“The man answered, ‘Here is an astonishing thing! You do not know where he comes from, and yet he opened my eyes.’” (v. 30)

John 9:24-41 Monday 4 August 2014


Throughout John's Gospel, the writer uses metaphors of light anddarkness, and of seeing and not seeing, which symboliseunderstanding and not understanding, knowing and not knowing. Inthe prologue (John 1:1-18), we read that the light shines inthe darkness, but the darkness has not understood it or overcome it(John 1:5). In John3:1-21 Nicodemus the Pharisee comes to Jesus by night (ie notunderstanding) seeking understanding. In today's passage, we seethe Pharisees - the religious authorities - seeking to understandthe fact that a man who was born blind now has sight. A common view(see verse 24), then as now, was that sin prevented someone fromknowing God. The Pharisees, believing themselves to be less sinfulthan either Jesus or the man who was healed, thought they knew Godbetter.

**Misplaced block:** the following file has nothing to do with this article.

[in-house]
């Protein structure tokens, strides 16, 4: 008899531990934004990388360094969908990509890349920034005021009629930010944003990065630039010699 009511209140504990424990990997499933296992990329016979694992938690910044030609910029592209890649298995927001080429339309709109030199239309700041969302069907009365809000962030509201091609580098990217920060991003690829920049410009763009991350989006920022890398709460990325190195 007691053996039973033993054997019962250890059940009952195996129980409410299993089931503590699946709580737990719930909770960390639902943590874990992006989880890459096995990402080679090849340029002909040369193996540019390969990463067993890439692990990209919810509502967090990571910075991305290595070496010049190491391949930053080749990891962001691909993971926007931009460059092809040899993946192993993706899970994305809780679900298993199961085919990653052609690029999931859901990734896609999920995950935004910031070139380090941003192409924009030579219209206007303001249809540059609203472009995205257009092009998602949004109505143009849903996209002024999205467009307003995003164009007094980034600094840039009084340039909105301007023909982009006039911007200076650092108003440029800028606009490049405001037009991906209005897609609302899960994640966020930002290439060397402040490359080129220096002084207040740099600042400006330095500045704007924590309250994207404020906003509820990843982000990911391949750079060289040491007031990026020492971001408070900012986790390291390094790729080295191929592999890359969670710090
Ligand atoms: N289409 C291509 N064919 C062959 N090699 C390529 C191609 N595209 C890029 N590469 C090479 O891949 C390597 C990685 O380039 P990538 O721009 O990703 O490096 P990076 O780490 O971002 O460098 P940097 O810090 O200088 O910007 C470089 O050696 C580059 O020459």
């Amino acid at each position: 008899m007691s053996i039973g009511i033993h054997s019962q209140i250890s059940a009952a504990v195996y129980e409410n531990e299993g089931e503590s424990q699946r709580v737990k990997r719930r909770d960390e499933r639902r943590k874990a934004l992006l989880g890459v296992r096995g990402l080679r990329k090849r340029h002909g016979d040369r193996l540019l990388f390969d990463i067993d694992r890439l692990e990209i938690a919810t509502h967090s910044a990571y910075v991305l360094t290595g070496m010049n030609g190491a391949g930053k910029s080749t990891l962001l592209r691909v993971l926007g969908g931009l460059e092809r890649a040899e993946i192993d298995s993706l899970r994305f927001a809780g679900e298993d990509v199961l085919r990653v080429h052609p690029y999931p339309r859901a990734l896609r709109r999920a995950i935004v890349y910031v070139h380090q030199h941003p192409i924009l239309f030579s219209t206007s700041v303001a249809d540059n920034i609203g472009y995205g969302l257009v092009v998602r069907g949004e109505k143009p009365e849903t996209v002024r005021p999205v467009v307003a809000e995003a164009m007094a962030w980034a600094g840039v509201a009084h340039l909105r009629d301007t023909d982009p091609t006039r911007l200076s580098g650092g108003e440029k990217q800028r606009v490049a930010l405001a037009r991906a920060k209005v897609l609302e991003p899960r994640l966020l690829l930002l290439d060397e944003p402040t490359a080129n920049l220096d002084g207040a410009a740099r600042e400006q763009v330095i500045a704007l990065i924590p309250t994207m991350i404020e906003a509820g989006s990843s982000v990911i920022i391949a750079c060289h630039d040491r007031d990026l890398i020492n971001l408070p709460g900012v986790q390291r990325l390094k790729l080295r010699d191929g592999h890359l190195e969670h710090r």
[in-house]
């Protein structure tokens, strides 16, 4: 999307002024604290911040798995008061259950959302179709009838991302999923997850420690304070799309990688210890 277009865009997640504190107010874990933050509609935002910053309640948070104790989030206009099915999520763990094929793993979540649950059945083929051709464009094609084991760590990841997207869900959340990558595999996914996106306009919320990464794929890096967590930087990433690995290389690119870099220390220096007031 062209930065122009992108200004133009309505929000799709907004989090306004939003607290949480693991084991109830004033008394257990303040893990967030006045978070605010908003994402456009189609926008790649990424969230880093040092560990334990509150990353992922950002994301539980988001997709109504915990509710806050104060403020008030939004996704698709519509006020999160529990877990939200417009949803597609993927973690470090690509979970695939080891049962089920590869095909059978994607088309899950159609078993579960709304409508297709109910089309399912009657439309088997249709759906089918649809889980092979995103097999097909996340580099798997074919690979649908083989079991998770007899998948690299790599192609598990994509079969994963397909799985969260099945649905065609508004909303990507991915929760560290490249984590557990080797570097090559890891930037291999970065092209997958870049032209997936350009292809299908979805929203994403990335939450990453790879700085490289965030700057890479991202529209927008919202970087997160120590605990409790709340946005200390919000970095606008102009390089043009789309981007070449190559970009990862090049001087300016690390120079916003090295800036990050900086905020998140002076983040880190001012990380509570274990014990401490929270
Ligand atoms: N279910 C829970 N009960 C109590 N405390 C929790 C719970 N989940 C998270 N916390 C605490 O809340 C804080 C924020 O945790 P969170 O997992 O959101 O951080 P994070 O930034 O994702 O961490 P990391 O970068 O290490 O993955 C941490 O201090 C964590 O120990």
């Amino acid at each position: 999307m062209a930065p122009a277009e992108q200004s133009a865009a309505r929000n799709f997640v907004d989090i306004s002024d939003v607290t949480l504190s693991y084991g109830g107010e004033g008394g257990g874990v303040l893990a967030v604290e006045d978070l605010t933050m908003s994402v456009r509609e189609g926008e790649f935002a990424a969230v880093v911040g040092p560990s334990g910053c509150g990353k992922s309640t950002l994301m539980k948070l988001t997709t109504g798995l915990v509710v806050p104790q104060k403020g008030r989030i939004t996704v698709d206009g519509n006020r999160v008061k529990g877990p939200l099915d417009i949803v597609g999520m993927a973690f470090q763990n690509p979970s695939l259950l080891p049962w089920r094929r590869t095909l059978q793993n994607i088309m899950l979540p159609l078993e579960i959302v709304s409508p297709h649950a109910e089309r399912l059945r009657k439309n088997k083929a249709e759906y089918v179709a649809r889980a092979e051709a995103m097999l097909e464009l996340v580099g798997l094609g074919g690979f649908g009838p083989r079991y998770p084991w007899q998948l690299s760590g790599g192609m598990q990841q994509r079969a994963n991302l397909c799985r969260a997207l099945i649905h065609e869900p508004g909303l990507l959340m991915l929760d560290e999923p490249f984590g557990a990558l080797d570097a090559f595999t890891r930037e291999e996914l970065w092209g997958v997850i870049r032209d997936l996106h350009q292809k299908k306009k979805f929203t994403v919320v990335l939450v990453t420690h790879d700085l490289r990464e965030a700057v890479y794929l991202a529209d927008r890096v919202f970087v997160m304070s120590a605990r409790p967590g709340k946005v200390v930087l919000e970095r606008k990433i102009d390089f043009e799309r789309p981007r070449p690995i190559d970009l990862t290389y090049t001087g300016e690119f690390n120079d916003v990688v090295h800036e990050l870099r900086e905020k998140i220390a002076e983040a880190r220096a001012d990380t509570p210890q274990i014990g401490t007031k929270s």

In Methodist approaches to understanding the Bible, we haveoften sought to bring our experience into dialogue with Scripture.In a way, this story is a profound example of that. Through hisexperience, the man who now physically sees comes to believe andtrust in Jesus and to worship him. The man used his experience tochallenge the understanding held by the authorities of the day.Jesus' concluding remarks to the Pharisees suggest that in thewhole story far from having the greatest understanding, they havethe least. In this sense, the story might be understood as anexample of the gospel principle of the first becoming last and thelast first (Matthew 20:16). It calls us to remember that weknow only in part (1 Corinthians 13:9) and to be attentive toothers' experience of God.

To Ponder

  • Who do you think knows God best? Individually? As asociety?
  • Whose experience do you heed? Whose do you not?
  • What might God be calling you to see and understand?
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